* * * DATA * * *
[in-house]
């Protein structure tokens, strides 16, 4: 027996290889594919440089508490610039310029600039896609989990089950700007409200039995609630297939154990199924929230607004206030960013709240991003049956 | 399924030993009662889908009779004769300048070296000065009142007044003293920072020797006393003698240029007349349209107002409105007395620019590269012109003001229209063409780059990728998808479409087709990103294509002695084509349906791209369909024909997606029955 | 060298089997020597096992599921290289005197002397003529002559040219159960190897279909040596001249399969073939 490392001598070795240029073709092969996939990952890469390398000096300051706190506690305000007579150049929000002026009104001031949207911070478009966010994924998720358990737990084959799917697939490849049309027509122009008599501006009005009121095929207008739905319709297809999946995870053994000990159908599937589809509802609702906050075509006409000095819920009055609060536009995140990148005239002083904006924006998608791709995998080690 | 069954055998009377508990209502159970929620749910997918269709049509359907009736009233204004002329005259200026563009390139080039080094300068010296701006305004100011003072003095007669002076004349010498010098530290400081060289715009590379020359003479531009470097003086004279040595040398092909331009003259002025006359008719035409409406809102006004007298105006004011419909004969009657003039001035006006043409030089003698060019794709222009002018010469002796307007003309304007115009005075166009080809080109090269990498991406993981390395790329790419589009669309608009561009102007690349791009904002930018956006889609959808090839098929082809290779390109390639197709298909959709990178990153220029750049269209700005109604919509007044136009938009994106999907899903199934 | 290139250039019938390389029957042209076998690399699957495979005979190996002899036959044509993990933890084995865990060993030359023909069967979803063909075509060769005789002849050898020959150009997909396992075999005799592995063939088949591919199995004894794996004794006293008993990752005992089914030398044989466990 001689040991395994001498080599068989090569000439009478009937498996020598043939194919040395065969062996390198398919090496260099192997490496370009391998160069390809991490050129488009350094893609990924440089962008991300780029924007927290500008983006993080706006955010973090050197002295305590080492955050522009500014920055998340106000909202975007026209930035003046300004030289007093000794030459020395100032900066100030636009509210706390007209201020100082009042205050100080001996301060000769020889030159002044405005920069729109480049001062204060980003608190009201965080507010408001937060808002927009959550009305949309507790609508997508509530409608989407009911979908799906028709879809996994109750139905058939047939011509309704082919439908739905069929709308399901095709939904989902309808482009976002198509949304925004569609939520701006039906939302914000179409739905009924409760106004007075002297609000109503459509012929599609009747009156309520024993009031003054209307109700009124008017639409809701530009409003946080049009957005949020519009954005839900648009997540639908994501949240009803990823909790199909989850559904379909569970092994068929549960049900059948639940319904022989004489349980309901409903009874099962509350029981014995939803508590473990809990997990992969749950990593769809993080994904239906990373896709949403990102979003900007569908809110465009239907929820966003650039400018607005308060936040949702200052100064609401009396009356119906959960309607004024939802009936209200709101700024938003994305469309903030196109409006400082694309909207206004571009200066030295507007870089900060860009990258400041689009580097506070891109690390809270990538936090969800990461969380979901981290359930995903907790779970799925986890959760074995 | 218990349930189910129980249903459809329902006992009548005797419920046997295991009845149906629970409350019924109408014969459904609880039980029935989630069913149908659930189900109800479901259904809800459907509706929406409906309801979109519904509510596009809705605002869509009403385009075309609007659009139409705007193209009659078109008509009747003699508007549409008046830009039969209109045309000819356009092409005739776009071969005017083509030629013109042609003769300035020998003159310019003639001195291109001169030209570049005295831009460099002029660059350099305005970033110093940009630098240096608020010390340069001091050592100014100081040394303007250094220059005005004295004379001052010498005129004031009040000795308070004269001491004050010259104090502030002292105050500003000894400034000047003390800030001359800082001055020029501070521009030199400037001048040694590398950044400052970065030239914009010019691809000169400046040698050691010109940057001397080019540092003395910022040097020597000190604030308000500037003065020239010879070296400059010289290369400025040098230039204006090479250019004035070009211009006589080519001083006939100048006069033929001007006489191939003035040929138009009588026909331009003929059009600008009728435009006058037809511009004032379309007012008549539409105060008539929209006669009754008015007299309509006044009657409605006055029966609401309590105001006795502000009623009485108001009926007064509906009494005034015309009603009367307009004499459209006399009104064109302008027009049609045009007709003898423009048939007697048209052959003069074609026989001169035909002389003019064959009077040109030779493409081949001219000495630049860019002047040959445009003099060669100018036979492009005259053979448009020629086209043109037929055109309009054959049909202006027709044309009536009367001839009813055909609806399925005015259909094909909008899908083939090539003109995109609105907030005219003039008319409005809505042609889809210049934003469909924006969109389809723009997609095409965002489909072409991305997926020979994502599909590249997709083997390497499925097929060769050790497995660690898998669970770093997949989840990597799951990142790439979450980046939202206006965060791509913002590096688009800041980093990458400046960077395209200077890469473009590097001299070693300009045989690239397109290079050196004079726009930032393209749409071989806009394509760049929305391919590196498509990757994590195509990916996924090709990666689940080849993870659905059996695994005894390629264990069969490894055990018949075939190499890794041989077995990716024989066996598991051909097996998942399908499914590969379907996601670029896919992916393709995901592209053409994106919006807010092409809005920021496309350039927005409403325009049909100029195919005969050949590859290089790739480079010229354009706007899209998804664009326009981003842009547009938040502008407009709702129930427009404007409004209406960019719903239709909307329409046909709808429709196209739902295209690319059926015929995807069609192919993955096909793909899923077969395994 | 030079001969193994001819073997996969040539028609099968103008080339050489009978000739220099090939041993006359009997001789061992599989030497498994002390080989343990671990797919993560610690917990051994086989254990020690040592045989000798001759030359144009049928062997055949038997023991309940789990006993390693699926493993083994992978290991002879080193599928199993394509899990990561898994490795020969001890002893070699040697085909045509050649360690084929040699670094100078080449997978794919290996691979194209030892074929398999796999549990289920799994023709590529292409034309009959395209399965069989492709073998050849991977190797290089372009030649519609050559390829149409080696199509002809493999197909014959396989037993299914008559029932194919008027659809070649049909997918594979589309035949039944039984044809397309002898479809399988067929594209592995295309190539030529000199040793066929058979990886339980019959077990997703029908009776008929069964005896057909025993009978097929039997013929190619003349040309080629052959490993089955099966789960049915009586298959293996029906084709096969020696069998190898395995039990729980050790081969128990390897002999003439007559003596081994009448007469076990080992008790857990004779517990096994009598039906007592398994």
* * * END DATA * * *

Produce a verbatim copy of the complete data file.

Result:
[in-house]
């Protein structure tokens, strides 16, 4: 027996290889594919440089508490610039310029600039896609989990089950700007409200039995609630297939154990199924929230607004206030960013709240991003049956 | 399924030993009662889908009779004769300048070296000065009142007044003293920072020797006393003698240029007349349209107002409105007395620019590269012109003001229209063409780059990728998808479409087709990103294509002695084509349906791209369909024909997606029955 | 060298089997020597096992599921290289005197002397003529002559040219159960190897279909040596001249399969073939 490392001598070795240029073709092969996939990952890469390398000096300051706190506690305000007579150049929000002026009104001031949207911070478009966010994924998720358990737990084959799917697939490849049309027509122009008599501006009005009121095929207008739905319709297809999946995870053994000990159908599937589809509802609702906050075509006409000095819920009055609060536009995140990148005239002083904006924006998608791709995998080690 | 069954055998009377508990209502159970929620749910997918269709049509359907009736009233204004002329005259200026563009390139080039080094300068010296701006305004100011003072003095007669002076004349010498010098530290400081060289715009590379020359003479531009470097003086004279040595040398092909331009003259002025006359008719035409409406809102006004007298105006004011419909004969009657003039001035006006043409030089003698060019794709222009002018010469002796307007003309304007115009005075166009080809080109090269990498991406993981390395790329790419589009669309608009561009102007690349791009904002930018956006889609959808090839098929082809290779390109390639197709298909959709990178990153220029750049269209700005109604919509007044136009938009994106999907899903199934 | 290139250039019938390389029957042209076998690399699957495979005979190996002899036959044509993990933890084995865990060993030359023909069967979803063909075509060769005789002849050898020959150009997909396992075999005799592995063939088949591919199995004894794996004794006293008993990752005992089914030398044989466990 001689040991395994001498080599068989090569000439009478009937498996020598043939194919040395065969062996390198398919090496260099192997490496370009391998160069390809991490050129488009350094893609990924440089962008991300780029924007927290500008983006993080706006955010973090050197002295305590080492955050522009500014920055998340106000909202975007026209930035003046300004030289007093000794030459020395100032900066100030636009509210706390007209201020100082009042205050100080001996301060000769020889030159002044405005920069729109480049001062204060980003608190009201965080507010408001937060808002927009959550009305949309507790609508997508509530409608989407009911979908799906028709879809996994109750139905058939047939011509309704082919439908739905069929709308399901095709939904989902309808482009976002198509949304925004569609939520701006039906939302914000179409739905009924409760106004007075002297609000109503459509012929599609009747009156309520024993009031003054209307109700009124008017639409809701530009409003946080049009957005949020519009954005839900648009997540639908994501949240009803990823909790199909989850559904379909569970092994068929549960049900059948639940319904022989004489349980309901409903009874099962509350029981014995939803508590473990809990997990992969749950990593769809993080994904239906990373896709949403990102979003900007569908809110465009239907929820966003650039400018607005308060936040949702200052100064609401009396009356119906959960309607004024939802009936209200709101700024938003994305469309903030196109409006400082694309909207206004571009200066030295507007870089900060860009990258400041689009580097506070891109690390809270990538936090969800990461969380979901981290359930995903907790779970799925986890959760074995 | 218990349930189910129980249903459809329902006992009548005797419920046997295991009845149906629970409350019924109408014969459904609880039980029935989630069913149908659930189900109800479901259904809800459907509706929406409906309801979109519904509510596009809705605002869509009403385009075309609007659009139409705007193209009659078109008509009747003699508007549409008046830009039969209109045309000819356009092409005739776009071969005017083509030629013109042609003769300035020998003159310019003639001195291109001169030209570049005295831009460099002029660059350099305005970033110093940009630098240096608020010390340069001091050592100014100081040394303007250094220059005005004295004379001052010498005129004031009040000795308070004269001491004050010259104090502030002292105050500003000894400034000047003390800030001359800082001055020029501070521009030199400037001048040694590398950044400052970065030239914009010019691809000169400046040698050691010109940057001397080019540092003395910022040097020597000190604030308000500037003065020239010879070296400059010289290369400025040098230039204006090479250019004035070009211009006589080519001083006939100048006069033929001007006489191939003035040929138009009588026909331009003929059009600008009728435009006058037809511009004032379309007012008549539409105060008539929209006669009754008015007299309509006044009657409605006055029966609401309590105001006795502000009623009485108001009926007064509906009494005034015309009603009367307009004499459209006399009104064109302008027009049609045009007709003898423009048939007697048209052959003069074609026989001169035909002389003019064959009077040109030779493409081949001219000495630049860019002047040959445009003099060669100018036979492009005259053979448009020629086209043109037929055109309009054959049909202006027709044309009536009367001839009813055909609806399925005015259909094909909008899908083939090539003109995109609105907030005219003039008319409005809505042609889809210049934003469909924006969109389809723009997609095409965002489909072409991305997926020979994502599909590249997709083997390497499925097929060769050790497995660690898998669970770093997949989840990597799951990142790439979450980046939202206006965060791509913002590096688009800041980093990458400046960077395209200077890469473009590097001299070693300009045989690239397109290079050196004079726009930032393209749409071989806009394509760049929305391919590196498509990757994590195509990916996924090709990666689940080849993870659905059996695994005894390629264990069969490894055990018949075939190499890794041989077995990716024989066996598991051909097996998942399908499914590969379907996601670029896919992916393709995901592209053409994106919006807010092409809005920021496309350039927005409403325009049909100029195919005969050949590859290089790739480079010229354009706007899209998804664009326009981003842009547009938040502008407009709702129930427009404007409004209406960019719903239709909307329409046909709808429709196209739902295209690319059926015929995807069609192919993955096909793909899923077969395994 | 030079001969193994001819073997996969040539028609099968103008080339050489009978000739220099090939041993006359009997001789061992599989030497498994002390080989343990671990797919993560610690917990051994086989254990020690040592045989000798001759030359144009049928062997055949038997023991309940789990006993390693699926493993083994992978290991002879080193599928199993394509899990990561898994490795020969001890002893070699040697085909045509050649360690084929040699670094100078080449997978794919290996691979194209030892074929398999796999549990289920799994023709590529292409034309009959395209399965069989492709073998050849991977190797290089372009030649519609050559390829149409080696199509002809493999197909014959396989037993299914008559029932194919008027659809070649049909997918594979589309035949039944039984044809397309002898479809399988067929594209592995295309190539030529000199040793066929058979990886339980019959077990997703029908009776008929069964005896057909025993009978097929039997013929190619003349040309080629052959490993089955099966789960049915009586298959293996029906084709096969020696069998190898395995039990729980050790081969128990390897002999003439007559003596081994009448007469076990080992008790857990004779517990096994009598039906007592398994």